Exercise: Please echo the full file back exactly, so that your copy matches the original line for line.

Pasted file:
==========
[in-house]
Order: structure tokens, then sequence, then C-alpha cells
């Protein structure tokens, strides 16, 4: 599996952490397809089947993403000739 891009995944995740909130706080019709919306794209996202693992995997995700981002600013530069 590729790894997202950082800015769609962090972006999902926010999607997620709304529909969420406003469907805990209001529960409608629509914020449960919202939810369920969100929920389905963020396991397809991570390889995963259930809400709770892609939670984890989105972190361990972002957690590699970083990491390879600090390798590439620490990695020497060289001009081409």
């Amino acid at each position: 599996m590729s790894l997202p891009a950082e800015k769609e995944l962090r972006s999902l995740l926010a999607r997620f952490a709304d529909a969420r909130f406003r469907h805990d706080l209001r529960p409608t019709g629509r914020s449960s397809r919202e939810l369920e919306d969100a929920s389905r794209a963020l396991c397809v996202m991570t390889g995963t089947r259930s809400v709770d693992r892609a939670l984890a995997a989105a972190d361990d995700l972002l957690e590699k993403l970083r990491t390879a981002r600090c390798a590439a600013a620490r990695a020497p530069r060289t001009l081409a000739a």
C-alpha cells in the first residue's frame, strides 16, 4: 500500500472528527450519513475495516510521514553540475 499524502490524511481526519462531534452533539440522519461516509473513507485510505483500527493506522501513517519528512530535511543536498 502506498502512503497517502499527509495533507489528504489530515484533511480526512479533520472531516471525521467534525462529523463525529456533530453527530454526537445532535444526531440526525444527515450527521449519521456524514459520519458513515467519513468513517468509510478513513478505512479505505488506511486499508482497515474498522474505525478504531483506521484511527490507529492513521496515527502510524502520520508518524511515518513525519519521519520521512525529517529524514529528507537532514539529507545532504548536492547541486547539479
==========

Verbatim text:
[in-house]
Order: structure tokens, then sequence, then C-alpha cells
């Protein structure tokens, strides 16, 4: 599996952490397809089947993403000739 891009995944995740909130706080019709919306794209996202693992995997995700981002600013530069 590729790894997202950082800015769609962090972006999902926010999607997620709304529909969420406003469907805990209001529960409608629509914020449960919202939810369920969100929920389905963020396991397809991570390889995963259930809400709770892609939670984890989105972190361990972002957690590699970083990491390879600090390798590439620490990695020497060289001009081409």
């Amino acid at each position: 599996m590729s790894l997202p891009a950082e800015k769609e995944l962090r972006s999902l995740l926010a999607r997620f952490a709304d529909a969420r909130f406003r469907h805990d706080l209001r529960p409608t019709g629509r914020s449960s397809r919202e939810l369920e919306d969100a929920s389905r794209a963020l396991c397809v996202m991570t390889g995963t089947r259930s809400v709770d693992r892609a939670l984890a995997a989105a972190d361990d995700l972002l957690e590699k993403l970083r990491t390879a981002r600090c390798a590439a600013a620490r990695a020497p530069r060289t001009l081409a000739a």
C-alpha cells in the first residue's frame, strides 16, 4: 500500500472528527450519513475495516510521514553540475 499524502490524511481526519462531534452533539440522519461516509473513507485510505483500527493506522501513517519528512530535511543536498 502506498502512503497517502499527509495533507489528504489530515484533511480526512479533520472531516471525521467534525462529523463525529456533530453527530454526537445532535444526531440526525444527515450527521449519521456524514459520519458513515467519513468513517468509510478513513478505512479505505488506511486499508482497515474498522474505525478504531483506521484511527490507529492513521496515527502510524502520520508518524511515518513525519519521519520521512525529517529524514529528507537532514539529507545532504548536492547541486547539479